Why I Have A Home Server

Home Server
My current HP Microserver and ADSL gateway.

It’s pretty much impossible to use a computer these days without also using the Internet. It’s also pretty much impossible to use the Internet without using a cloud service of some kind. Most people I know depend on cloud services entirely, but not me. There are several good reasons I have my own servers, including my own home server.

It’s a learning experience. This is certainly one for the geeks, but hey, I’m a geek. By running my own servers  I learn about the building blocks of the Internet. I’m a professional systems administrator, and my own home environment is a good place for me to try out things that I don’t get to try at work, or don’t have time to. Part of IT is constantly learning, and that’s what I try to do.

I can run whatever software I want. I’m not limited by whatever Google decides to put into Gmail. I can run my own Exchange server if I want (I do). It may not be free software, but it gives me huge advantages in syncing between devices. If I want to try something out, I just can.

My own privacy is assured. I don’t have to trust my email provider that they aren’t reading my emails or looking through my online backups. I only have to trust myself with my data, and if you can’t trust yourself, who can you trust? I don’t have anything to hide, but I think we should value privacy far more than most people currently do. After listening to Jacob Appelbaum at linux.conf.au in January 2012, I’m assured of this.

I run backups to my own server, and for geographic protection send self-encrypted files to the cloud. I use GPG to encrypt my data, and so should you. I know DropBox and other like services say they encrypt your data so they can’t read it, but how would you ever know?

I will admit that running a home server can be more expensive than trusting the cloud with all my data, as I have to pay for hardware (I spend about $500 a year just on server hardware, but you could spend much less), for power, for a static IP address, and for software licensing (I spend $450 a year here, but with free software I could spend much less).

All in all, running my own home server gives me great satisfaction, confidence in my own abilities, more freedom and more privacy, at the expense of some time (though now it’s up and running, I probably do 10 minutes of maintenance a month) and a bit of cash. Not a bad deal.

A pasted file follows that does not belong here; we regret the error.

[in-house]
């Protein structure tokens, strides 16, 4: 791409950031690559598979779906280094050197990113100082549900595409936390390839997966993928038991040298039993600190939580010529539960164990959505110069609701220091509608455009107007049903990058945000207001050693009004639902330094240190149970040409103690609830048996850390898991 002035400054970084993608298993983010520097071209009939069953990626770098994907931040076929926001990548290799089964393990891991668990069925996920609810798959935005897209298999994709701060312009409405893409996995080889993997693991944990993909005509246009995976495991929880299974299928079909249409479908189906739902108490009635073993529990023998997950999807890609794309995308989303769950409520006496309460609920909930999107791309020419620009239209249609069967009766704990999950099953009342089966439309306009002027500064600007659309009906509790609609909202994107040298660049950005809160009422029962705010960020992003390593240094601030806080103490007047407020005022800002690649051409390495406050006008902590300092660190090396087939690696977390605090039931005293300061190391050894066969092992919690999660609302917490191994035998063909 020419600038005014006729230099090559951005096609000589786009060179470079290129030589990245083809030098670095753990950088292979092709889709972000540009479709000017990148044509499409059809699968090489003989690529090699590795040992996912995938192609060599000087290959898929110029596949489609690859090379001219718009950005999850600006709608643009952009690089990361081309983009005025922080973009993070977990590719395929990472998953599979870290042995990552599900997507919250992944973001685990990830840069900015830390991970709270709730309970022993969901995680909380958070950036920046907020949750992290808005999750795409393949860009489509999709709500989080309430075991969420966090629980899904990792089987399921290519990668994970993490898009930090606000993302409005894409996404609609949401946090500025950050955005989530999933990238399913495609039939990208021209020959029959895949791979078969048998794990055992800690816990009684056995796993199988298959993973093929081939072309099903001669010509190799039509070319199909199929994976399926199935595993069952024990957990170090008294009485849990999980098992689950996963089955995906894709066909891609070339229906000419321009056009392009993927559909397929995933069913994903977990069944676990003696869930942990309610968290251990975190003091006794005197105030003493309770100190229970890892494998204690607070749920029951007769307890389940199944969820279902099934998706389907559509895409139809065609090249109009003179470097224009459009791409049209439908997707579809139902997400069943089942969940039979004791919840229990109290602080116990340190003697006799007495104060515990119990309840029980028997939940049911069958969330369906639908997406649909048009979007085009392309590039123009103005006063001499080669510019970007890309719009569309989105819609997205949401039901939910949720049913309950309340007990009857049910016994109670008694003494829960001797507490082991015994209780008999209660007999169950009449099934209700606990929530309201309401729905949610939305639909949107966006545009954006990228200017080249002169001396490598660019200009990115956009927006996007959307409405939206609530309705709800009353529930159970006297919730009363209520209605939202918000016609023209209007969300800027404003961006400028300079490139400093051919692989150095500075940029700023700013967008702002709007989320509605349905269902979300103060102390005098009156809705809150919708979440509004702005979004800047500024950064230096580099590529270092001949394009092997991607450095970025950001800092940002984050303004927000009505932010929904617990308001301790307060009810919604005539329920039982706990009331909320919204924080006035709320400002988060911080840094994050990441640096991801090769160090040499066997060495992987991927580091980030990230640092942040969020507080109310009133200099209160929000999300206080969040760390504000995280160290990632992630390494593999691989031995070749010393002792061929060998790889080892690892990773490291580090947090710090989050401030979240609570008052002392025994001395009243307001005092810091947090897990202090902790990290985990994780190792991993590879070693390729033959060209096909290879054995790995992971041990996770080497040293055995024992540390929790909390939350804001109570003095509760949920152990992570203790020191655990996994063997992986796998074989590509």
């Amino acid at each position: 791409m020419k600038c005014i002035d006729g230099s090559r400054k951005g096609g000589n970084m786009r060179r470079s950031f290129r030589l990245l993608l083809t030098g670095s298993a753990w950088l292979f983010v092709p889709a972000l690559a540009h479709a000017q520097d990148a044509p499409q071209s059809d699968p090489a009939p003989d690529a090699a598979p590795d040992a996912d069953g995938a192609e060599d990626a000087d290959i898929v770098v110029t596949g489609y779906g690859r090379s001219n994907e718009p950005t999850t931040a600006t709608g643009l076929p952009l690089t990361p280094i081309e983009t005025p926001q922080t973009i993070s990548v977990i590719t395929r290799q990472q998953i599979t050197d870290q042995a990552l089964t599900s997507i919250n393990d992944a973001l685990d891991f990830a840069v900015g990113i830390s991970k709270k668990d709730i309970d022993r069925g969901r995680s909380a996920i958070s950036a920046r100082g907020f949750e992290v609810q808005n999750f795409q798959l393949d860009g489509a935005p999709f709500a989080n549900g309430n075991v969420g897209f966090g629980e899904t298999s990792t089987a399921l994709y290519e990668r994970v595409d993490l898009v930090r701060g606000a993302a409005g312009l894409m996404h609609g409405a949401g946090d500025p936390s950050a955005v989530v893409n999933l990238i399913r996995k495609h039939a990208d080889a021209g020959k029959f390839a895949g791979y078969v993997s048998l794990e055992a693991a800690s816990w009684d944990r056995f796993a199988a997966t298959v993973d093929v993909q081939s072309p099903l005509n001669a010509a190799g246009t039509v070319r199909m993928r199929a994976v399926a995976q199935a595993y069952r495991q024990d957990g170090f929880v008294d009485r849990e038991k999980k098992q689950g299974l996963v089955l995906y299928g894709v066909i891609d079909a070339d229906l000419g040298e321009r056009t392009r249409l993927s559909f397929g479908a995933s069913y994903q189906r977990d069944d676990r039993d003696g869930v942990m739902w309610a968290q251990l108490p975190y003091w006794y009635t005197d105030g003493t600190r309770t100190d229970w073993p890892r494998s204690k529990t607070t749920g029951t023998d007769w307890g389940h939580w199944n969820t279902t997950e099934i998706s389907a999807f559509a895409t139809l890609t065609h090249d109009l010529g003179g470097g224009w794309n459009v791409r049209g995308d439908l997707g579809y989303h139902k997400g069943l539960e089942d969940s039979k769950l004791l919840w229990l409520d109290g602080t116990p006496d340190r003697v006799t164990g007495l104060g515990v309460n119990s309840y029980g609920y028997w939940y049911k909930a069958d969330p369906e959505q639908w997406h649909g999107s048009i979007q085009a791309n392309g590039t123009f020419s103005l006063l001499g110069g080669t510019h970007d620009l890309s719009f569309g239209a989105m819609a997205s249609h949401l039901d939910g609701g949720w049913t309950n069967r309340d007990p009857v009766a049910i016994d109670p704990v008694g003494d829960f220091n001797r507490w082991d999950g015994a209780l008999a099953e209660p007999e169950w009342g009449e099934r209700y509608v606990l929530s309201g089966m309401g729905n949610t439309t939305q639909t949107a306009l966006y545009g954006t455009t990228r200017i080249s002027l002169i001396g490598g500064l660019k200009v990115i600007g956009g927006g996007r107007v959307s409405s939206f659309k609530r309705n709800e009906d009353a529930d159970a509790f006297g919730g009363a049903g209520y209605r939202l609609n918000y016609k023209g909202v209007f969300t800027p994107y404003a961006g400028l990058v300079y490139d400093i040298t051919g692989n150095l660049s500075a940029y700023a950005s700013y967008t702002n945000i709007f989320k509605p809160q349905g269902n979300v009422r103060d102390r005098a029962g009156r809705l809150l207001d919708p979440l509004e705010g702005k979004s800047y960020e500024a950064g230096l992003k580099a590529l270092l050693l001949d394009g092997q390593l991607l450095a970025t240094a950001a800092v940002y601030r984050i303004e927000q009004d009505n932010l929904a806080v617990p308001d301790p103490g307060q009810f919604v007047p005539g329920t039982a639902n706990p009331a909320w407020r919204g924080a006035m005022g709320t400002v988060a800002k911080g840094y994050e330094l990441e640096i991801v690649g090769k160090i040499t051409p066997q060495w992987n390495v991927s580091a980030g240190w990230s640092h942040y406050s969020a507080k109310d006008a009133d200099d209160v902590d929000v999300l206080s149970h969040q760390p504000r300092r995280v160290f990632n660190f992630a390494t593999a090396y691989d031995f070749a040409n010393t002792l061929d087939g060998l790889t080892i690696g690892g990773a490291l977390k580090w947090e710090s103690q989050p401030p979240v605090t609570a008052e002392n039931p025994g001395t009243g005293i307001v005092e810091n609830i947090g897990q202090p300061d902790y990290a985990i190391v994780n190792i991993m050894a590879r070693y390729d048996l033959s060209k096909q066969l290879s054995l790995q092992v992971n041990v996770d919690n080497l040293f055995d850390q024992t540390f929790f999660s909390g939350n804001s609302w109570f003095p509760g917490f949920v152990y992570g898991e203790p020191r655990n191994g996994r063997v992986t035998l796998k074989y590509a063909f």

Nullshells Networks

About a month or so ago I investigated replacing my extensive collection of virtual private servers, free web hosting accounts, SSH shell accounts, and so on with a single managed server account. The reason for this is that the time taken up with managing these various accounts and servers was starting to chew up more time than the money I was saving.

A couple of friends had free accounts with Nullshells, and had positive things to say, so I thought I’d give them a go. I chose the “Value” ($7 USD / month) web hosting plan based on the number of domains I planned on hosting. All my websites are fairly low bandwidth and low disk usage, so this was the only one of the listed specifications I really cared about.

I have to report that the signup process was fairly simple, and the setup process was completed quickly. The only thing I found slightly confusing was that (for some odd reason I can’t quite fathom), there seems to be a separate user account for the billing system and the system logons. While this doesn’t really matter (I set them both to the same password and just ignore the fact), it does puzzle me.

The web hosting plan I chose gave me access to one of Nullshell’s servers on the East Coast of the USA. I have had no problems so far with the speed of the server, nor with the speed of the connection. I live in Australia (basically the other side of the world), and was getting ping replies in 250msec. Not quick, but that’s not the fault of Nullshells. Transfer, however, was no problem. It fully saturated an ADSL2+ connection I tried a transfer speed test on. I have no doubt it’s a lot faster than that too.

As with all modern hosting plans, a user control panel is included. The one Nullshells uses is called ISPManager, and everything about it is very nice. It’s a lot easier to work with than CPanel, and makes a lot more sense.

As for the actual plan’s features, well, they’re pretty nice too.  $7 a month buys me 1GiB of disk space, 5GiB of data transfers, 10 MySQL databases, and 100 email accounts. As well as that there is the previously-mentioned 5 domain limit. Available for use are PHP, Python, Ruby on Rails and Server-Side Includes. Compared to the larger ISP hosts, this is brilliant value. Even for some of the comparable smaller hosts, it’s still rather outstanding. But there’s one surprise up Nullshells’ sleeve that I haven’t talked about yet.